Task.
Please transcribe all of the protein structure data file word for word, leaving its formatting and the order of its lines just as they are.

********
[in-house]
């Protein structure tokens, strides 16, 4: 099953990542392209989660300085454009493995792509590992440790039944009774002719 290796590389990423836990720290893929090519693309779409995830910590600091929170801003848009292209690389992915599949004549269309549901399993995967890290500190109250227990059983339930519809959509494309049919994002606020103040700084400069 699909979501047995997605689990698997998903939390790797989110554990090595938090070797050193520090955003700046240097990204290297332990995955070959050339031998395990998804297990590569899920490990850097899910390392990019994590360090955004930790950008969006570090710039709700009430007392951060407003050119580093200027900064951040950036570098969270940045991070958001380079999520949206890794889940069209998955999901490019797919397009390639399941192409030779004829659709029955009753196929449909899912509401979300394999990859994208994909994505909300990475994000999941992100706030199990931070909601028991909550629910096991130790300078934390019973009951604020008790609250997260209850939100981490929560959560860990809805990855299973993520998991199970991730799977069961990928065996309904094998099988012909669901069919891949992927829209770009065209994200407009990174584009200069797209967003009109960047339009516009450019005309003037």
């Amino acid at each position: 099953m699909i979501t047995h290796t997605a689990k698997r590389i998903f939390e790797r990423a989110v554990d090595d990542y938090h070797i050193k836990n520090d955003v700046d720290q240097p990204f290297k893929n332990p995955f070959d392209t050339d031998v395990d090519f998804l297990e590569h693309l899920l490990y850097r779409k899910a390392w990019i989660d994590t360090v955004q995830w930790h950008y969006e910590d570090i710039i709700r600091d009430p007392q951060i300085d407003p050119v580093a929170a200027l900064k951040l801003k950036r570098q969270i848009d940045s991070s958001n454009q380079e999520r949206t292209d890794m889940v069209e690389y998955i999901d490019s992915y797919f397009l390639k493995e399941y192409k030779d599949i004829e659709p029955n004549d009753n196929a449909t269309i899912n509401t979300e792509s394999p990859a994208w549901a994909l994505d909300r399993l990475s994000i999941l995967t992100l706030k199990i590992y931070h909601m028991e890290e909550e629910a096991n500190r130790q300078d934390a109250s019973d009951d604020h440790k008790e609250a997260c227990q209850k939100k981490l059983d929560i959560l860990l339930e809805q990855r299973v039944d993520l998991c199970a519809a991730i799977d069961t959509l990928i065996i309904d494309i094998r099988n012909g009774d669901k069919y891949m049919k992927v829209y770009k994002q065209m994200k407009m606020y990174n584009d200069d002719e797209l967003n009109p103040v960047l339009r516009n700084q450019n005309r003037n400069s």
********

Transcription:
[in-house]
């Protein structure tokens, strides 16, 4: 099953990542392209989660300085454009493995792509590992440790039944009774002719 290796590389990423836990720290893929090519693309779409995830910590600091929170801003848009292209690389992915599949004549269309549901399993995967890290500190109250227990059983339930519809959509494309049919994002606020103040700084400069 699909979501047995997605689990698997998903939390790797989110554990090595938090070797050193520090955003700046240097990204290297332990995955070959050339031998395990998804297990590569899920490990850097899910390392990019994590360090955004930790950008969006570090710039709700009430007392951060407003050119580093200027900064951040950036570098969270940045991070958001380079999520949206890794889940069209998955999901490019797919397009390639399941192409030779004829659709029955009753196929449909899912509401979300394999990859994208994909994505909300990475994000999941992100706030199990931070909601028991909550629910096991130790300078934390019973009951604020008790609250997260209850939100981490929560959560860990809805990855299973993520998991199970991730799977069961990928065996309904094998099988012909669901069919891949992927829209770009065209994200407009990174584009200069797209967003009109960047339009516009450019005309003037």
């Amino acid at each position: 099953m699909i979501t047995h290796t997605a689990k698997r590389i998903f939390e790797r990423a989110v554990d090595d990542y938090h070797i050193k836990n520090d955003v700046d720290q240097p990204f290297k893929n332990p995955f070959d392209t050339d031998v395990d090519f998804l297990e590569h693309l899920l490990y850097r779409k899910a390392w990019i989660d994590t360090v955004q995830w930790h950008y969006e910590d570090i710039i709700r600091d009430p007392q951060i300085d407003p050119v580093a929170a200027l900064k951040l801003k950036r570098q969270i848009d940045s991070s958001n454009q380079e999520r949206t292209d890794m889940v069209e690389y998955i999901d490019s992915y797919f397009l390639k493995e399941y192409k030779d599949i004829e659709p029955n004549d009753n196929a449909t269309i899912n509401t979300e792509s394999p990859a994208w549901a994909l994505d909300r399993l990475s994000i999941l995967t992100l706030k199990i590992y931070h909601m028991e890290e909550e629910a096991n500190r130790q300078d934390a109250s019973d009951d604020h440790k008790e609250a997260c227990q209850k939100k981490l059983d929560i959560l860990l339930e809805q990855r299973v039944d993520l998991c199970a519809a991730i799977d069961t959509l990928i065996i309904d494309i094998r099988n012909g009774d669901k069919y891949m049919k992927v829209y770009k994002q065209m994200k407009m606020y990174n584009d200069d002719e797209l967003n009109p103040v960047l339009r516009n700084q450019n005309r003037n400069s």